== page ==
I took an eclectic learning path beginning with an associate degree in Islamic Jurisprudence. Upon moving to Boston, I went on to earn a degree in Journalism from Suffolk University, as well as a Master degree in Political Science with a concentration in International Relations. I finally received a certificate in Civic Leadership as part of a scholarship program, whose objective was promoting representative democracy. I have an extensive background in community organizing and advocacy work. I led efforts to increase political and civic engagement among the Boston Muslim community and have consulted in numerous research endeavors as a voice for the Muslim community. I joined Harvard University’s “Islam in the West” research team . I was also involved in a number of social science research projects with Cambridge Institute of Health producing research that bolsters advocacy tools for immigrant and minority communities. I taught at several institutions of higher learning such as Providence College, Emmanuel College, Worcester State University, and Dean College. I like to say that I help students see the the major overlap between Grammar, Math, and Logic. My classroom is often described as a circle of knowledge is a stress free learning environment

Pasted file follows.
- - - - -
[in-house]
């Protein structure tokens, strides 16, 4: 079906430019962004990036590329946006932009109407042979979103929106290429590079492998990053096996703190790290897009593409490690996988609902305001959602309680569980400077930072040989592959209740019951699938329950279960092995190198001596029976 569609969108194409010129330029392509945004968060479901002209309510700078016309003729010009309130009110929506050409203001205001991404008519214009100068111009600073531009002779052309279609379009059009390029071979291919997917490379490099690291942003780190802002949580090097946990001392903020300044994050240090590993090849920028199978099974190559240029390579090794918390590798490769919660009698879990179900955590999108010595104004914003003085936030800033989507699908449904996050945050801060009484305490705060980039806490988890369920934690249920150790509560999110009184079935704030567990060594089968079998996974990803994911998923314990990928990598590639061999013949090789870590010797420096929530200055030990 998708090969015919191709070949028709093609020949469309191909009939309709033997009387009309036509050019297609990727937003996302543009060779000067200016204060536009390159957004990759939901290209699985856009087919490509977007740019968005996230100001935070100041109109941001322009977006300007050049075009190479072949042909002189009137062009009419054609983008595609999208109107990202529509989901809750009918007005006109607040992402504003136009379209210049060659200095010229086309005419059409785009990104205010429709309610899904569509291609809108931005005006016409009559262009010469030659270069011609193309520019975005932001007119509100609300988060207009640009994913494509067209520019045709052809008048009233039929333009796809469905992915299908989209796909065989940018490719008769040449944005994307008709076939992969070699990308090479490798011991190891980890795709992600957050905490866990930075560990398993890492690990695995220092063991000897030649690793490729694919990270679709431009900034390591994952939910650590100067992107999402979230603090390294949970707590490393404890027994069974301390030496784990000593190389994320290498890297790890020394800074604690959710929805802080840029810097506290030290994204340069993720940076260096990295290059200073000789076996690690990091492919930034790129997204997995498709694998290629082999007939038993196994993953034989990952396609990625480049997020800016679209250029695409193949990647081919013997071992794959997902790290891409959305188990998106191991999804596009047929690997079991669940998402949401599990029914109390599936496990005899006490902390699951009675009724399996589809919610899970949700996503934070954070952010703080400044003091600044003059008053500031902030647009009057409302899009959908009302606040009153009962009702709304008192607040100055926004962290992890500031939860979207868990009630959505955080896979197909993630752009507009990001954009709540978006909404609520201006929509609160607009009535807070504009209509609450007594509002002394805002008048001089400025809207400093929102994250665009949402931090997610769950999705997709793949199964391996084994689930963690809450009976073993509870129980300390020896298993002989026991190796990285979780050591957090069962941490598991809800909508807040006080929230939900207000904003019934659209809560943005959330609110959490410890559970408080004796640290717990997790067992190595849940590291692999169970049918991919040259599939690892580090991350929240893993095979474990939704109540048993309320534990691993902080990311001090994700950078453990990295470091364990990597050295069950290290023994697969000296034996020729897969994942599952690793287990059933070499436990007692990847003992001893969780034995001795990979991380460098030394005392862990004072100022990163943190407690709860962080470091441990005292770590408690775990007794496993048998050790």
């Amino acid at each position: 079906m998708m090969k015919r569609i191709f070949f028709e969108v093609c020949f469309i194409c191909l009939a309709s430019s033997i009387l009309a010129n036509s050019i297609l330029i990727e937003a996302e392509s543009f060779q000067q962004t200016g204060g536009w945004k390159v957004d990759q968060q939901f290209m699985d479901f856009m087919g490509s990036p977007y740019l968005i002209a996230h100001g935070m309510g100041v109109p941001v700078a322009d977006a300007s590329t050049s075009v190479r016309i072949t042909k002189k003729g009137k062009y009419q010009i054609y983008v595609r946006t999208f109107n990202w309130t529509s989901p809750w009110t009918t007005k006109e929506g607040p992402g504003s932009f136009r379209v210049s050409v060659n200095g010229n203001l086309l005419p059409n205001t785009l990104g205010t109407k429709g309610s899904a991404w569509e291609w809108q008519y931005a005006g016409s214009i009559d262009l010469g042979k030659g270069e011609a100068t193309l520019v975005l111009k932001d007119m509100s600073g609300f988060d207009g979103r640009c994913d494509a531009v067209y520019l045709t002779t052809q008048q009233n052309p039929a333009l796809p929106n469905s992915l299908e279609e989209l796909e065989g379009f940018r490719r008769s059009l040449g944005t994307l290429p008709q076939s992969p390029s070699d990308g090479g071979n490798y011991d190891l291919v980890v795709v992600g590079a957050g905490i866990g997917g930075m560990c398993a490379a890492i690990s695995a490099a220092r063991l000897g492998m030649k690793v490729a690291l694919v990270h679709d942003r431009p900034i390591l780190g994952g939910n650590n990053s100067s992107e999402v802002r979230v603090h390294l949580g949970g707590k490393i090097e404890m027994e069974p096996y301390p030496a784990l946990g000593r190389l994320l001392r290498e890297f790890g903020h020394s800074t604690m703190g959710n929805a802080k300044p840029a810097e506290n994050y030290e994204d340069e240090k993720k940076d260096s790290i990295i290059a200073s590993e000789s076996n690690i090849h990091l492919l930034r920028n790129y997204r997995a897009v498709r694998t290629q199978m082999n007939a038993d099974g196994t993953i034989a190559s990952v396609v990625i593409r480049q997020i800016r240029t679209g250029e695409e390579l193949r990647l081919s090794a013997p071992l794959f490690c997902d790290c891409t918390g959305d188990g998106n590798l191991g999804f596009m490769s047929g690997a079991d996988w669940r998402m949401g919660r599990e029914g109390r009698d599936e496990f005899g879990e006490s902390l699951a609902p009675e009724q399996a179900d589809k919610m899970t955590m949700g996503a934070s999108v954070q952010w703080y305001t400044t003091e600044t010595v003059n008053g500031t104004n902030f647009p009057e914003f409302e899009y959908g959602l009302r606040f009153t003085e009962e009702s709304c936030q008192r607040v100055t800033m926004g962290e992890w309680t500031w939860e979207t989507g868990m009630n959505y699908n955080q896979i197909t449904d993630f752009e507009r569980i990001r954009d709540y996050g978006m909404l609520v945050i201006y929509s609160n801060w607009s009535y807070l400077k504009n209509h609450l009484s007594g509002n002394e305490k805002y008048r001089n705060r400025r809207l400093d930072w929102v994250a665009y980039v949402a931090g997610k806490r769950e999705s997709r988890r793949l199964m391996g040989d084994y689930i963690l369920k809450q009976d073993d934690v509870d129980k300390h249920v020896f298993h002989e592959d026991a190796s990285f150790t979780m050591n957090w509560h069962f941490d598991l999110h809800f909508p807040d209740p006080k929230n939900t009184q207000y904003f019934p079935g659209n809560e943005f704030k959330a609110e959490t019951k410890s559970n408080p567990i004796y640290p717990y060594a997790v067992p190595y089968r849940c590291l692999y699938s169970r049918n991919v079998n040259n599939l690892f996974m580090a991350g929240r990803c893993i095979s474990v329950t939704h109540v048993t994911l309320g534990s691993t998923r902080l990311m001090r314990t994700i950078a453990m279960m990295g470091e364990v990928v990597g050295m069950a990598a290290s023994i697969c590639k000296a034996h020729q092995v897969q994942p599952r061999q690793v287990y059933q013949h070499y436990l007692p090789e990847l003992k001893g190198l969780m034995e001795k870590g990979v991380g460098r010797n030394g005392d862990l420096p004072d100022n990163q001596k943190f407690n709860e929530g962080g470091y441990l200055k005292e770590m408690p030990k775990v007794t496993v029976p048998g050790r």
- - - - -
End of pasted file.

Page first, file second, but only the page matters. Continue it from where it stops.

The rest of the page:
My achievements span many areas, chief among them was founding and serving as the managing editor for the very first Arabic/ English print newspaper in the Boston area, Al Arab News. I have led efforts to increase political and civic engagement among the local Muslim community starting by the founding of The Muslim American Civic and Cultural Association (MACCA), a volunteer organization that emphasizes the importance of participatory citizenship and volunteerism. I also served on the Board of Directors for one of Massachusetts’ largest cap agencies, whose mission is to fight poverty and eradicate homelessness. I also served on advisory boards of a few advocacy groups on issues of relevance to the larger cap community, such as hunger, poverty, toxic loans, and racism. In 2009, I was named as a Muslim Leader of Tomorrow (MLT), a prestigious title bestowed on young Muslims with a track record of community organizing. My current areas of interest are the Moroccan Jewish Diaspora and bi-cultural stress disorder among Arab American youth.
Over the past eight years, I’ve developed a short term study abroad program to expose interested students to my native Morocco. The service learning aspect of these trips has allowed me to expand my knowledge of my native country and its people. These types of experiences without a doubt make for the most successful and informative learning experiences for students. Most importantly, these trips serve as an effective outlet to deconstruct and dispel some of the most vile misconceptions and stereotypes about Arabs and Muslims. I continues to champion the need for cross cultural learning opportunities and to expand the scope of study abroad programs and adapt them to the constantly changing needs of students.